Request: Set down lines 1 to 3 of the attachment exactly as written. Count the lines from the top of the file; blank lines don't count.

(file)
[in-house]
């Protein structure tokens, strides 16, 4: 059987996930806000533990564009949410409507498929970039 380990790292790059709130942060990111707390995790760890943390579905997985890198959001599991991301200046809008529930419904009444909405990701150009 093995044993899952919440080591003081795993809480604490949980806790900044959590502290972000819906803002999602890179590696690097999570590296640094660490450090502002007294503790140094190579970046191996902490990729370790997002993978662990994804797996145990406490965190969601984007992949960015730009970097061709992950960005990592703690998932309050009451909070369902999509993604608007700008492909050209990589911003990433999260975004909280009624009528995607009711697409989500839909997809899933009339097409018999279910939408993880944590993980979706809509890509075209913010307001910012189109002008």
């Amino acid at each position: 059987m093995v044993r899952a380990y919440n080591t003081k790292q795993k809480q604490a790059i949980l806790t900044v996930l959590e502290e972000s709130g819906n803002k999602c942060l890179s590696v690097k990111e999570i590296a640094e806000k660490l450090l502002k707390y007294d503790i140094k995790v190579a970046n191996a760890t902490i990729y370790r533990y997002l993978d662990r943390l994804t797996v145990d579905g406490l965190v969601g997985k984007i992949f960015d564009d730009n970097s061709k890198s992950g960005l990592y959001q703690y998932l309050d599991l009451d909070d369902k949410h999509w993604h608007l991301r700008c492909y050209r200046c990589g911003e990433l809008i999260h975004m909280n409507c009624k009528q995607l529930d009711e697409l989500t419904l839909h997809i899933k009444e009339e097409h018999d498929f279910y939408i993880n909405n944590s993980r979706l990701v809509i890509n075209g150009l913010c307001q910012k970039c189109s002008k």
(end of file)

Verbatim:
[in-house]
């Protein structure tokens, strides 16, 4: 059987996930806000533990564009949410409507498929970039 380990790292790059709130942060990111707390995790760890943390579905997985890198959001599991991301200046809008529930419904009444909405990701150009 093995044993899952919440080591003081795993809480604490949980806790900044959590502290972000819906803002999602890179590696690097999570590296640094660490450090502002007294503790140094190579970046191996902490990729370790997002993978662990994804797996145990406490965190969601984007992949960015730009970097061709992950960005990592703690998932309050009451909070369902999509993604608007700008492909050209990589911003990433999260975004909280009624009528995607009711697409989500839909997809899933009339097409018999279910939408993880944590993980979706809509890509075209913010307001910012189109002008």
């Amino acid at each position: 059987m093995v044993r899952a380990y919440n080591t003081k790292q795993k809480q604490a790059i949980l806790t900044v996930l959590e502290e972000s709130g819906n803002k999602c942060l890179s590696v690097k990111e999570i590296a640094e806000k660490l450090l502002k707390y007294d503790i140094k995790v190579a970046n191996a760890t902490i990729y370790r533990y997002l993978d662990r943390l994804t797996v145990d579905g406490l965190v969601g997985k984007i992949f960015d564009d730009n970097s061709k890198s992950g960005l990592y959001q703690y998932l309050d599991l009451d909070d369902k949410h999509w993604h608007l991301r700008c492909y050209r200046c990589g911003e990433l809008i999260h975004m909280n409507c009624k009528q995607l529930d009711e697409l989500t419904l839909h997809i899933k009444e009339e097409h018999d498929f279910y939408i993880n909405n944590s993980r979706l990701v809509i890509n075209g150009l913010c307001q910012k970039c189109s002008k």